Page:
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New Bat in the Belfry

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To coincide with the upcoming release of “Batman Begins,” the latest animated incarnation of the Caped Crusader will soon be making its debut on DVD. “The Batman: Training For Power” is a collection of episodes from the Kids’ WB series that will be available May 24. I was lucky enough to get a preview copy, thanks to the fine folks at Warner Home Video and Dan Klores Communications.

I must confess that, having grown up with the stylish “Batman: The Animated Series” of the mid-90s, I’m a bit biased when it comes to the Dark Knight in animation. Due to the complexity and film noir visuals of that earlier show, to me, any animated Batman is in that series’ shadow. That said this new series - called simply “The Batman” - is still a fun reinterpretation of the character’s world. The target audience seems to be slightly younger than that of the previous series but I’m all for the Batman legend passing from one generation to the next. One of the character’s strengths is his adaptability, as the many versions of Batman over the years prove.

For those unfamiliar with “The Batman,” the series focuses on a young Bruce Wayne still finding his sea legs as a superhero. While honing his skills and facing a developing new breed of super-criminals, Batman must also contend with a distrustful police force, one which includes his childhood friend, Ethan Bennett. The “Training For Power” DVD contains three episodes. In “The Bat in the Belfry,” our neophyte crime-fighter first meets his eternal foe, the Joker. “Traction” pits the Batman against the super-strong mercenary Bane. And finally, “Call of the Cobblepot” introduces the Penguin and his surprising connection to Bruce Wayne’s loyal butler, Alfred.

On viewing the DVD, I was instantly struck by the design of the series. While not the stylized noir look I’m accustomed to, the characters all have an appealing roundness to them and move with a graceful flow. The imposing buildings of Gotham City are contrasted against a stark and dramatic sky, usually a solid and almost unnatural color like dark red or green. The animators have come up with interesting new spins on the cast of characters. Batman himself has a sleek and aerodynamic costume design with creepy almond-shaped eyes and claw-like gloves. The Joker gallivants about with a wild mane of green hair and a broken straight jacket. Other villains (glimpsed in the title sequence) are noteworthy as well, such as Mr. Freeze’s spiky dome of ice and Catwoman’s adoption of the leather-and-goggles look of the recent comics.

In addition to the younger inexperienced Batman, the series uses several techniques to keep things fresh and up to date for today’s kids. The simple electric guitar riff of the theme song is incredibly catchy. Batman’s gadgets and vehicles have gotten a makeover and a new pocket computer/pager gizmo called the BatWave assists in Bruce’s war on crime. The new characters Ethan Bennett and Ellen Yin (hey, it’s Ming-Na! Watch out Gotham, Mulan is on the hunt!) provide a different perspective on Batman’s activities as we see their rivalry and grudging respect for the vigilante. Bennett’s friendship with Bruce adds a nice bit of tension to the stories and humanizes the lead character, as in the scene where the two play a game of hoops. The series also throws in some nice Easter eggs for the comics fans like an appearance by crime lord Rupert Thorne and street names that honor Batman writers and artists.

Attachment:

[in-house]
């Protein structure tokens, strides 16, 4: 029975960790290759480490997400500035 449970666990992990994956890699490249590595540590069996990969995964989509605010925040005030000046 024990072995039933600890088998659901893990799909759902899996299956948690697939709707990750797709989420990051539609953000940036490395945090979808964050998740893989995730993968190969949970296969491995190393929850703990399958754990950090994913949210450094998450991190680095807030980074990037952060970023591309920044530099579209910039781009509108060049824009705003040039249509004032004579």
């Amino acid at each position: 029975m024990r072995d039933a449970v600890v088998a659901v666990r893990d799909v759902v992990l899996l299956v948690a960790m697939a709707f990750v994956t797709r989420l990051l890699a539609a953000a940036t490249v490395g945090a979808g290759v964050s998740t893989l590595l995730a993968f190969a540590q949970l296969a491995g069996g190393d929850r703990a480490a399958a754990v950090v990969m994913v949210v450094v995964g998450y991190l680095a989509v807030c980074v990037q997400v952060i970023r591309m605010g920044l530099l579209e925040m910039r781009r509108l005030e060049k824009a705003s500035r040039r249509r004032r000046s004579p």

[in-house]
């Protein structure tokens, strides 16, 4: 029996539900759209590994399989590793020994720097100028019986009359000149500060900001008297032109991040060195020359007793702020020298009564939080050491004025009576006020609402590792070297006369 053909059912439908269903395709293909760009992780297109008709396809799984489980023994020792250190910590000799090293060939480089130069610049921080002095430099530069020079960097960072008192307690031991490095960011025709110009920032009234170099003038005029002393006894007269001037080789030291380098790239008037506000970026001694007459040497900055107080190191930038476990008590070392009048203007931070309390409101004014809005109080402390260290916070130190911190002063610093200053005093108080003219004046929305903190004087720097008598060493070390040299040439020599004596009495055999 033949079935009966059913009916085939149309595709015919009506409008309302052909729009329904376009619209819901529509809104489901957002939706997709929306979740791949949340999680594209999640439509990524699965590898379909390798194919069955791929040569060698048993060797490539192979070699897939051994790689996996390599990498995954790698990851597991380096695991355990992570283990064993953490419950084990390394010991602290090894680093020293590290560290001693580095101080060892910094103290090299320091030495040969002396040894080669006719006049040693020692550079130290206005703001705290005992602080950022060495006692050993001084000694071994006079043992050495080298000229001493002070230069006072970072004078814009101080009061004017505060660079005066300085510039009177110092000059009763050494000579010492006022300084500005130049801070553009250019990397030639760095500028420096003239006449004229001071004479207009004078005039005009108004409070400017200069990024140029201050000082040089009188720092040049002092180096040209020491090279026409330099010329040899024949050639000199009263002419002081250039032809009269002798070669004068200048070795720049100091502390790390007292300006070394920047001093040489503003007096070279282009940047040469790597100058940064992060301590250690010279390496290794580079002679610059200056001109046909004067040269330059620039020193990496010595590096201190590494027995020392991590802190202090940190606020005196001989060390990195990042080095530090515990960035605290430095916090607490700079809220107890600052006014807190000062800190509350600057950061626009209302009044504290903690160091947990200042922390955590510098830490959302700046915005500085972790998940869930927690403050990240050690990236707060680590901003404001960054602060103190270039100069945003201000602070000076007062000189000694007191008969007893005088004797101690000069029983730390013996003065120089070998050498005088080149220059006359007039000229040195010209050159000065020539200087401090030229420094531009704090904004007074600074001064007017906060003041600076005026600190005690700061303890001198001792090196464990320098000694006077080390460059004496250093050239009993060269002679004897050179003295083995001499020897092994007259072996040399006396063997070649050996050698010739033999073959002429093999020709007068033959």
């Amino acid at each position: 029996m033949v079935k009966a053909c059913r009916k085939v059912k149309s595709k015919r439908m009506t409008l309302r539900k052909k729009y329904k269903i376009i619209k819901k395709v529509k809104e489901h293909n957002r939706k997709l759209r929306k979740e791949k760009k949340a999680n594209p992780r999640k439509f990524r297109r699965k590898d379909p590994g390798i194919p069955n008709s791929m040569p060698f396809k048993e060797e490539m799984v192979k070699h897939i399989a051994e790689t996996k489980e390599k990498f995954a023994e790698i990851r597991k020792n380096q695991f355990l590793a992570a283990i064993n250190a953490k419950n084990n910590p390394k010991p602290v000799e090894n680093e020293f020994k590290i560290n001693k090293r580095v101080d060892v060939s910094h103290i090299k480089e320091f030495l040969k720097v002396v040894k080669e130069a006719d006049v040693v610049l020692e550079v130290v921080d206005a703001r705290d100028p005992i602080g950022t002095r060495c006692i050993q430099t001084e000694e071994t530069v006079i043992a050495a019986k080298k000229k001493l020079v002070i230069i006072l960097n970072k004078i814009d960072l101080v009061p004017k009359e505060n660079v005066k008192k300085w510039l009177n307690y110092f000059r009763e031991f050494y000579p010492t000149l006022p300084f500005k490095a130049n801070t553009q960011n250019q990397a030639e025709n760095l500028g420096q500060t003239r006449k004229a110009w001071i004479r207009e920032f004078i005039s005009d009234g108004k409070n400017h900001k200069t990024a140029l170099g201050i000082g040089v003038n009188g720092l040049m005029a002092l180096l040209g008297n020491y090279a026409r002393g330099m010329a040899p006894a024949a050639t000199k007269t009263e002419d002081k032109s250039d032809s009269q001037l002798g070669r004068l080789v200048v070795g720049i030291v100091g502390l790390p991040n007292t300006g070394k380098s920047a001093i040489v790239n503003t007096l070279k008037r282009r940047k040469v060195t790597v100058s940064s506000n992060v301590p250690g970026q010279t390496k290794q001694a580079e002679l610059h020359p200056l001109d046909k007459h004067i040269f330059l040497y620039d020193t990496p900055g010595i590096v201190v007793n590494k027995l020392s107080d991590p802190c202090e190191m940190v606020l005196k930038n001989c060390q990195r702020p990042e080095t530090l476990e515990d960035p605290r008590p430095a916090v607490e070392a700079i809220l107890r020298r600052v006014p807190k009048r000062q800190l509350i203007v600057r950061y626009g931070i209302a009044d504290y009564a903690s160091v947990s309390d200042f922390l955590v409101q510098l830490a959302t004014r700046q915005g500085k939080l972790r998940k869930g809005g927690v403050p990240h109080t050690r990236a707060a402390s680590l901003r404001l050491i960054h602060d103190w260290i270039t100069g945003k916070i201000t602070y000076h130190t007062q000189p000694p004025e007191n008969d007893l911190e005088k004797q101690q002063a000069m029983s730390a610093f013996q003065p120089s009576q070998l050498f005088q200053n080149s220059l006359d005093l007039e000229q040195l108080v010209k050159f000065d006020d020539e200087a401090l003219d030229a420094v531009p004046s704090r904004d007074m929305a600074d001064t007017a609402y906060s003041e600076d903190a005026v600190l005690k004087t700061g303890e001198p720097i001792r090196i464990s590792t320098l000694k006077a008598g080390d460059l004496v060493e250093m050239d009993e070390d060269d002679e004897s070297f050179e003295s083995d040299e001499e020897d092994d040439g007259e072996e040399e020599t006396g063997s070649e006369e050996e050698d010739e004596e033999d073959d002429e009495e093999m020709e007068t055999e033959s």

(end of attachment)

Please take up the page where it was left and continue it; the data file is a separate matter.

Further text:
As fun as all this is, at times I felt the show might be trying too hard to be hip. The basketball scene and the slang in Bruce’s dialogue, for instance, seem a bit odd from such a grim avenger of the night. Still, I tried to keep in mind that this is a much younger Batman and that the hero wasn’t always the anti-social figure of the modern comics.

“Training For Power” was not without its flaws however. Three episodes seem like a somewhat small number for a $14.97 DVD. Warner Bros.’ animation releases seem to be erratic in this way, varying from three, four, or five episode collections to full seasons. I guess the rationale is smaller collections for the kids, seasons for the hardcore fans. But I would warn the buyer not to be suckered into purchasing the same material twice if “The Batman: Season One” is put together later on. Also, the special features on the disc leave a bit to be desired. One features Ellen Yin wandering the halls of Mattel searching for clues and getting mainly a commercial for the nifty new Batman toys. Another is a non-interactive trivia quiz that flies by so fast, one barely has time to read the questions.

Overall, however, “The Batman: Training For Power” is an entertaining spin on Gotham’s guardian. If you’re a longtime fan reared on the comics or “Batman: The Animated Series,” this may not be the Dark Knight as you know him. But if you’re new to the character or looking to get a child hooked on the adventure and imagination of Gotham City, this DVD is a nice primer.

- Eric Lindberg

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